The fish is there — it’s there! — and you just know it’s a good one. Maybe the best you’ve ever seen. You’ve finally put the brakes on what your gut tells you must be its last-ditch run. You’ve got her head turned; you’re gaining line, cranking slowly, babying the fish toward the boat. You’re extra-careful not to pump or otherwise jostle the rod and accidentally whip enough slack into the line that the hook simply falls out of a growing hole in the cartilage behind the jaw hinge.
You hear the knot that links topshot to running line — the 50-foot mark — tick softly over seven guides, then spot it on the spool. You shoot your deckmate the plaintive look that serves as your nonverbal call for the gaff, and note he’s already standing by with it, peering down into the murky water in search of the first blaze of color in the deep.
Gotta be close, you mutter. He nods.
You try not to speak at such moments, fearing the possibility of a jinx. You’ve got a couple of turns of mono on the spool now, and the fish starts thumping again. Must’ve seen the boat. Your steady progress stops cold as she drags your rod tip straight down again and your stomach somersaults up into the back of your throat. You’re just starting to panic about the drag setting as the line starts heading the wrong way and the splice you’d been so relieved to put back on the reel clicks back out through the composite guide-liners.
You know better than to start monkeying with the drag so late in the game. Just hang on and ride out the tantrum below. She’s still taking line, but not the way she was. A few more feet of line exits the rod, and she stops.
And then it happens. The unthinkable. Possibly the worst thing that has ever befallen mankind.
The line is dead.
You crank feverishly, hoping against all logic, reason or experience that she’s just decided to charge the boat. You’ll close that distance and everything will be fine. Really, though, you already know. Limp monofilament coils its way off the rod tip like a thin-gauge phone cord connecting you to the water. It’s over.
Your jaw hangs slack, legs wobble, and your lizard brain mines the archives for the right words. It wants a couple of prescription-grade expletives, words so vile you’d need permits and protective eyewear to utter them. Your deckmate hums nervously to break the 20,000-pound silence.
I’ve lost quite a few like that: a big yellowfin years ago in Veatch Canyon, striped bass and tautog I flat-out could not stop — some that dove into jagged stones despite my best efforts to the contrary, others that simply fell off after protracted stand-offs — monster fluke that dumped hooks a rod’s length too deep or performed wild evasive maneuvers when landing-net meshes appeared dead-ahead.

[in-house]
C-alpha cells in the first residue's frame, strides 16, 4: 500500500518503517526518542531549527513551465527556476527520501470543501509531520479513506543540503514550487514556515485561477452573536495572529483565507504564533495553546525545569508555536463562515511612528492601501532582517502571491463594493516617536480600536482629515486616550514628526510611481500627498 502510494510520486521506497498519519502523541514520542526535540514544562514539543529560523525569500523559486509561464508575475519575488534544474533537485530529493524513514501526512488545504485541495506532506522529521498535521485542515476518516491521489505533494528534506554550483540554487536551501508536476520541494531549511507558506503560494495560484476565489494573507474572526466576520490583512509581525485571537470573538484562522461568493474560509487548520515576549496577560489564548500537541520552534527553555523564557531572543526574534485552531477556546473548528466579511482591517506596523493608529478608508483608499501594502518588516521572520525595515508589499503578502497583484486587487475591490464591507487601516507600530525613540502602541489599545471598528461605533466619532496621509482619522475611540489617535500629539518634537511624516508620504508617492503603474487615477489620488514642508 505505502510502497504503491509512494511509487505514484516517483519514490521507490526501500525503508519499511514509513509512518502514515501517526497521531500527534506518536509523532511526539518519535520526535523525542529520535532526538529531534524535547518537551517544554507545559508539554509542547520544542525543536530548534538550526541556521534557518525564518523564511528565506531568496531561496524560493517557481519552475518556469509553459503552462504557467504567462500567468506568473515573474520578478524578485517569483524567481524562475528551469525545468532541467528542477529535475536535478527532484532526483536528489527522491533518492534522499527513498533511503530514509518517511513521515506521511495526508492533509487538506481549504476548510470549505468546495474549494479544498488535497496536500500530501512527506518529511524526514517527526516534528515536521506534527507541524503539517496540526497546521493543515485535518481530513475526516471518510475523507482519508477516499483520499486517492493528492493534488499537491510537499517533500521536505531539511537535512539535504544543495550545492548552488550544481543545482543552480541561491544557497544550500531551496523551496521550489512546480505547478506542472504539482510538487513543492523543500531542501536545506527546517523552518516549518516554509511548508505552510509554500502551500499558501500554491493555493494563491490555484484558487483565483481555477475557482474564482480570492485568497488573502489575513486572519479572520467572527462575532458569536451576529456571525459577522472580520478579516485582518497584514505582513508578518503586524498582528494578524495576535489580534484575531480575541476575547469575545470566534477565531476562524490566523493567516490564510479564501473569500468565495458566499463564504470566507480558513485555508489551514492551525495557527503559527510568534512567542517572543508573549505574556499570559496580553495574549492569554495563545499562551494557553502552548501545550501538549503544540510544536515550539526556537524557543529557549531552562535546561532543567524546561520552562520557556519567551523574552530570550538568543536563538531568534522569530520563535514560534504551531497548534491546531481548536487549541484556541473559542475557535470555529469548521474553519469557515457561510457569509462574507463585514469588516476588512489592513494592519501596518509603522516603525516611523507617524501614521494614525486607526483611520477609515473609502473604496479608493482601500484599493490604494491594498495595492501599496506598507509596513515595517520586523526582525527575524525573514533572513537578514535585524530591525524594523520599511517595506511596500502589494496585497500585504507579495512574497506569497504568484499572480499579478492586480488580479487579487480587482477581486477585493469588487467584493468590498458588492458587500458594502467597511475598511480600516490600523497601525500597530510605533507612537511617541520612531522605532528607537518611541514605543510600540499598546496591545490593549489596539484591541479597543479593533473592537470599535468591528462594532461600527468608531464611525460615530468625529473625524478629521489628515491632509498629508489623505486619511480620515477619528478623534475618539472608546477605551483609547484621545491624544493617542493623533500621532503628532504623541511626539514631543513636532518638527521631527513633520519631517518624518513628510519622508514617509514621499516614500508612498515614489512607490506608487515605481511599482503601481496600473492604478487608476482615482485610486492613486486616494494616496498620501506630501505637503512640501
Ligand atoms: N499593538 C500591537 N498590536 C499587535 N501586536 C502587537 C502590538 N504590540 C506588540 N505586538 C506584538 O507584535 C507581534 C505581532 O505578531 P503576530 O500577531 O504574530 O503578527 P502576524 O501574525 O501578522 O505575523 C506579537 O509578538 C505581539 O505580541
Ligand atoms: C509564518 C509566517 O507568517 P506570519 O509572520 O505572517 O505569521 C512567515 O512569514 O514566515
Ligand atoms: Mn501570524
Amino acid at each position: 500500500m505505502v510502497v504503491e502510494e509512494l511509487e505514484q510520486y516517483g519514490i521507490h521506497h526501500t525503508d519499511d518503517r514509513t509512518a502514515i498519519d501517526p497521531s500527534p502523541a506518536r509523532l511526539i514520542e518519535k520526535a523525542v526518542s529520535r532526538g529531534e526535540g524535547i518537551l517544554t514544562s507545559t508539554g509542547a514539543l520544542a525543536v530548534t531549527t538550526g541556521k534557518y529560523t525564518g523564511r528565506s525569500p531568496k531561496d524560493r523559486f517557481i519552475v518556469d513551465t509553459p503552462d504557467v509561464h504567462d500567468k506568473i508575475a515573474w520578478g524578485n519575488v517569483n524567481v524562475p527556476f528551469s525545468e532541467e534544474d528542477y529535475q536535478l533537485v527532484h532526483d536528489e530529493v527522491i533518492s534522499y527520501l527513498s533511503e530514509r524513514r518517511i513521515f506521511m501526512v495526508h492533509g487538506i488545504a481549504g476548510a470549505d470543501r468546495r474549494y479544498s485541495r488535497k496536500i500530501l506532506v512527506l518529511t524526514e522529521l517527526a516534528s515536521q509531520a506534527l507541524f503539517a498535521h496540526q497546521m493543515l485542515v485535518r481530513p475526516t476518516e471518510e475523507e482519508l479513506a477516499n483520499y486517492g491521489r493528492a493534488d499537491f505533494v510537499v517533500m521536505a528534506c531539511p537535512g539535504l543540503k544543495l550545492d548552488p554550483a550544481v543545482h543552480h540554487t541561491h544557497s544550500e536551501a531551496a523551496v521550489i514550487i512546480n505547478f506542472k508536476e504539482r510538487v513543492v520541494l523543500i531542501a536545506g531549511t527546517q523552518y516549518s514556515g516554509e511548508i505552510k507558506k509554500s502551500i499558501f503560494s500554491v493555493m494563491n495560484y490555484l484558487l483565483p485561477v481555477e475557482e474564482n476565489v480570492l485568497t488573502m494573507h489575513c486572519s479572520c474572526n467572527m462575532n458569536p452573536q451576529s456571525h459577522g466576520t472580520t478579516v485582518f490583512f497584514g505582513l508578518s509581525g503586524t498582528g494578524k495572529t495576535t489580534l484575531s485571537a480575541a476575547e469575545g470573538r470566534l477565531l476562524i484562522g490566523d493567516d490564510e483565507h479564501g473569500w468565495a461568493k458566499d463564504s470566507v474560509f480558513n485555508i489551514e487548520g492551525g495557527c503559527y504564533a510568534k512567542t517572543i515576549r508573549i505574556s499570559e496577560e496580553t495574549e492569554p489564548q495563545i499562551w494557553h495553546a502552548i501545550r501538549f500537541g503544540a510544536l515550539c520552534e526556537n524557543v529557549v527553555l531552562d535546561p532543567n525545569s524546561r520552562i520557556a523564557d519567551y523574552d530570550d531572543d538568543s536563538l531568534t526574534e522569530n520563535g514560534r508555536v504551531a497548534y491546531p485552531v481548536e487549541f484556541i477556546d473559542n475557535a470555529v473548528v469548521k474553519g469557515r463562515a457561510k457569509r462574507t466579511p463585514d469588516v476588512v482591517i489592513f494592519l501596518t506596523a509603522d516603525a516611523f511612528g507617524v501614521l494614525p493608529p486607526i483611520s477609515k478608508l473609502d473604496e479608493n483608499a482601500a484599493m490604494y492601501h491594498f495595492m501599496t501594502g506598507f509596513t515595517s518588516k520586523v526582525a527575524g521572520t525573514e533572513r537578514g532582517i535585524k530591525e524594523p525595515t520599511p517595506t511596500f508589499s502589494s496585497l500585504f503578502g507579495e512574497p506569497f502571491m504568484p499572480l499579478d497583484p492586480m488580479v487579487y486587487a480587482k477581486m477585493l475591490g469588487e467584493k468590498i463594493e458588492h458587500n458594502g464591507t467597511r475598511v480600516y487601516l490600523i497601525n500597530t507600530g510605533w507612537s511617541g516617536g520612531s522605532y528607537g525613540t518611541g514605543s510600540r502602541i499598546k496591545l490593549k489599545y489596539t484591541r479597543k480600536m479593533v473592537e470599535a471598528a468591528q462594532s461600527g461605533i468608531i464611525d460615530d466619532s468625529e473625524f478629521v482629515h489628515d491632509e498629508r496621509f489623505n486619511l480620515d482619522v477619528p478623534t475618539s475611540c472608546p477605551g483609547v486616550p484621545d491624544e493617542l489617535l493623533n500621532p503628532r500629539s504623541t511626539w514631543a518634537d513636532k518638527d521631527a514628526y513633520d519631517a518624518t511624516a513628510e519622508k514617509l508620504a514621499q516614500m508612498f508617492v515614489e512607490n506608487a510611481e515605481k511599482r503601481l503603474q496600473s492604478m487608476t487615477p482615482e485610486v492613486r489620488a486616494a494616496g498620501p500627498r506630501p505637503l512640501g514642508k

My preference, I think, is for the occasions when it all unravels quickly, at a good distance. Better to be put out of my misery fast than to twist in the freshening breeze for 10 minutes, see a fish three times before fate, hubris or my own ineptitude intervenes with unforgettable results. The worst have been close-range ordeals with fish I’ve been tethered to long enough that I’ve begun to rough out the acceptance speech I’ll deliver after the ticker-tape parade.
I’ve seen more than a few tournament crews lined up across the transoms of big sportfishermen, collectively looking like some “victim’s family” photo in a local newspaper — the image of that fateful split second when the $3 hook exited the six-figure bigeye now a permanent fixture in each man’s skull.
Honestly, when I start to run through all the milestone catches I’ve witnessed over 30-plus years, it always amazes me just how much detail has faded out of those fishing victories I swore I’d never forget. Timelines, weights, measurements, the way my 50-and-change bass looked when I ejected her from the net onto the deck, the rig I was using the day I cracked 12 pounds fluke fishing. So much has bled together — or bled right out. For me, it’s not the good fish I’ve landed, but the good fish I’ve lost that have held their charge, their color, their sharpness over the long haul, though that’s probably the case with so many of the things that might have been in any life, a testament to the power of our capacity to doubt.
Was it a knot? Did I sock that drag up too tight, lean too hard on the fish? Did I even get a good hook-set on that fish, or did I lose it because I never really had it in the first place? Perhaps different boat-handling would have changed the outcome — or a different rod. Was that hook too small? It’s endless, the second-guessing over fish we never land.
Then again, it’s the eternal possibility of losing fish — the gamble of it all — that holds most of the adrenaline, most of the challenge, most of the intrigue we find chasing fish with rod and reel. And it’s the battles we do not win that keep pulling us down to the docks and clear of the inlet jetties.
Zach Harvey is fishing editor for Soundings.
November 2014 issue